At the Council’s Program Launch event on June 1, Council President Jan Wagner and Immediate Past Council President Matt Haar presented our Council’s current financial challenges, including a detailed look at the financial side of our Council’s camping operations. Given the importance of this information and the current and potential future impacts of this situation, we wanted to make this information available to all our stakeholders.
Our council’s youth membership has declined sharply due to the challenges created by the COVID-19 pandemic. That decline in youth membership has financial implications for the Council, most notably when we look closely at the financial results from our camping operations.
We want to share with you the Council’s financial results dating back to the formation of the New Birth of Freedom Council, which was created in 2010 through the merger of the legacy Keystone Area and York-Adams Area councils. This longer view of our Council’s financial matters will help provide you with a historical context over the years.
Operating Budget Results Over Time
During the pandemic, our Council received significant financial support from the federal government’s Payroll Protection Plan and the Employee Retention Tax Credit programs. We also benefitted from a $500,000 pandemic insurance policy we took out with Lloyds of London. These three revenue sources helped our Council avoid major staff layoffs and other draconian budget cuts. As you can see from the graph below, our Council’s financial “bottom line” has varied considerably over the past 12 years.
When COVID first hit in 2020, government support and that insurance policy allowed us almost to break even that year. With COVID relief funds from the federal government, the Council experienced a $214,646 surplus in 2021. We wanted to defer some COVID relief dollars into 2022, but accounting standards wouldn’t allow that. In 2022, the Council recorded a $283,712 operating deficit, and how that came to be is important for us to share, especially because it concerns our two camps, Hidden Valley and Camp Tuckahoe.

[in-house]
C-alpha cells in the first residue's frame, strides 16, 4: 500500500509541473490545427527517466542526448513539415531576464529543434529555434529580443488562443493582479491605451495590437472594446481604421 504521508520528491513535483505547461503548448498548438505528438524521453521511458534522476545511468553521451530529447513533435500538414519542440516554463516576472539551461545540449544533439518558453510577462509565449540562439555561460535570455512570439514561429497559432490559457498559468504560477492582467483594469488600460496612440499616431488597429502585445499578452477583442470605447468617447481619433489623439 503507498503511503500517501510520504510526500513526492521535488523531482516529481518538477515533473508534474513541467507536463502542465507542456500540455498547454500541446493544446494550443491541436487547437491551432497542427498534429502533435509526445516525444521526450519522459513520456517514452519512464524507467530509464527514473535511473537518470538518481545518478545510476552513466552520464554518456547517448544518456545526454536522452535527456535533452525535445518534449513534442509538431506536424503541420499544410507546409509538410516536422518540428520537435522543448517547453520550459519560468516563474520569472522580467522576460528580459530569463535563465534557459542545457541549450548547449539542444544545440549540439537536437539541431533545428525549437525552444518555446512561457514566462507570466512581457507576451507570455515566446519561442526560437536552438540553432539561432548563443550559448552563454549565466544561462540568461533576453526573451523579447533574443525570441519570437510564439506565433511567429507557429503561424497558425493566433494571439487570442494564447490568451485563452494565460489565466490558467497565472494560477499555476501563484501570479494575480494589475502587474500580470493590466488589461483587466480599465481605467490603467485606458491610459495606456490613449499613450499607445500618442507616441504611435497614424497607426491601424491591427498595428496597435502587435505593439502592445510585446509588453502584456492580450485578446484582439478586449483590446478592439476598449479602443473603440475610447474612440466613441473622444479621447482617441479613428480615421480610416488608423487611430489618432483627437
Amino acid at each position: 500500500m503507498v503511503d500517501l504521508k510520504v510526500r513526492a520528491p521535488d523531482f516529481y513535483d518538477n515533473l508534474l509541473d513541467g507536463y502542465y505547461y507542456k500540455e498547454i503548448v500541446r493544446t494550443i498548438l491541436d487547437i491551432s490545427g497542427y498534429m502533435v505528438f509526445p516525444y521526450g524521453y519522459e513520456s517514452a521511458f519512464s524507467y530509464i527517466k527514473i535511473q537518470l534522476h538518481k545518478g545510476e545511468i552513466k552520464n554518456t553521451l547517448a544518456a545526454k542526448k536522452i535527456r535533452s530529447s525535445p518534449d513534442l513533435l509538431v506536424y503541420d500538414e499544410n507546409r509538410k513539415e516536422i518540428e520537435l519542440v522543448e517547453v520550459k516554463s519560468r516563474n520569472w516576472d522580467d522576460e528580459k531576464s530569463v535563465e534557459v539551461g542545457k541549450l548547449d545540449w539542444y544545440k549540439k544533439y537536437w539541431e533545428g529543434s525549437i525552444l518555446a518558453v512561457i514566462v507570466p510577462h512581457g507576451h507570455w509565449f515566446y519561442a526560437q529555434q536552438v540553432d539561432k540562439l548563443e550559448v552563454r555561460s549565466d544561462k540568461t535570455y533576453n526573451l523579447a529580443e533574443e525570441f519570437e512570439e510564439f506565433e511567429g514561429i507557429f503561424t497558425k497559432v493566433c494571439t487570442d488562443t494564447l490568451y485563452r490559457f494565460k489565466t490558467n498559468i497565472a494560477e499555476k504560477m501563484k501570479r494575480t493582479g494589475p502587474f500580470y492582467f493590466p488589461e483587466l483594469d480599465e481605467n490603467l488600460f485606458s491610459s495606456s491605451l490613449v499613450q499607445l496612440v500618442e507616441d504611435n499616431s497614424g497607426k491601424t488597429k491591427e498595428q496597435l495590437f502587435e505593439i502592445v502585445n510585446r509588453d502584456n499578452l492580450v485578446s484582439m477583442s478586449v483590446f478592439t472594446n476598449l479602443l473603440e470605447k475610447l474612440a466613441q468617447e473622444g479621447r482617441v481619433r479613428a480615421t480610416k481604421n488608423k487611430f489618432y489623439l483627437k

A Changing Financial Model
Over time, significant sources of funding for local councils have evolved. Our Council is no exception. One example of this evolution is the decline in support from local United Ways. For decades, local United Ways invested significantly in our programs. But that’s no longer the case as local United Ways have prioritized their funding elsewhere, as is their prerogative. Our point is not to criticize this decision, only to share the reality that this funding is no longer available.
Only the United Way of York County still allocates to our Council. Unfortunately, we anticipate this allocation will likely disappear over the next two years as the United Way of York County has also announced a change in its funding priorities. As the graph below reflects, net income from local United Ways has declined from $476,914 to $131,008 from 2010-2022. While our fundraising has grown significantly in recent years, it has been difficult to keep up with the pace of lost revenues from the United Ways. ** The impact of the pandemic on our membership and summer attendance hasn’t helped either.
Summer Camp Attendance & Financial Results
In looking at summer camp attendance and the financial performance of our camping operations, please keep in mind the declines in the Council’s membership referenced earlier. While membership declined across the board in all Scouting programs, Cub Scout membership was impacted most severely in the immediate short run. Those losses then impact the Scouts BSA program a year or so later when those Cub Scouts should have been crossing over to Scouts BSA.
Looking at Hidden Valley’s overall summer camp attendance, the 629 Scouts camping at Hidden Valley in 2022 marked a new low dating back to the 2010 merger (see graph below).
In addition to the pandemic’s impact, the fact that we had to harvest hundreds of diseased trees at Tuckahoe as a safety measure also contributed to this decline as units opted to camp elsewhere in the aftermath of that effort and its impact on the appearance of the camp.
It will not surprise anyone to say that summer camp is critically important in covering the operating costs of the camp. We break camp operations into two periods for budgeting: 1) summer camp and 2) year-round. We do this even though we know that some operations at the camps in non-summer months support summer camp operations.
As you look at the graph below, summer camp surpluses at Hidden Valley trended mostly upward from 2010 to 2019. In 2022, the summer camp surplus was $11,766. This year, due mostly to significantly higher costs associated with hiring our summer camp staff, summer camp at Hidden Valley is budgeted to lose over $42,000.
From 2010 to 2019, summer camp surpluses at Tuckahoe averaged well over $200,000 annually (see graph below). In 2022, that surplus was $28,419. The Council has also budgeted significantly more money to hire season staff at Tuckahoe in 2023, and our budget calls for a $53,000 summer camp surplus at Tuckahoe.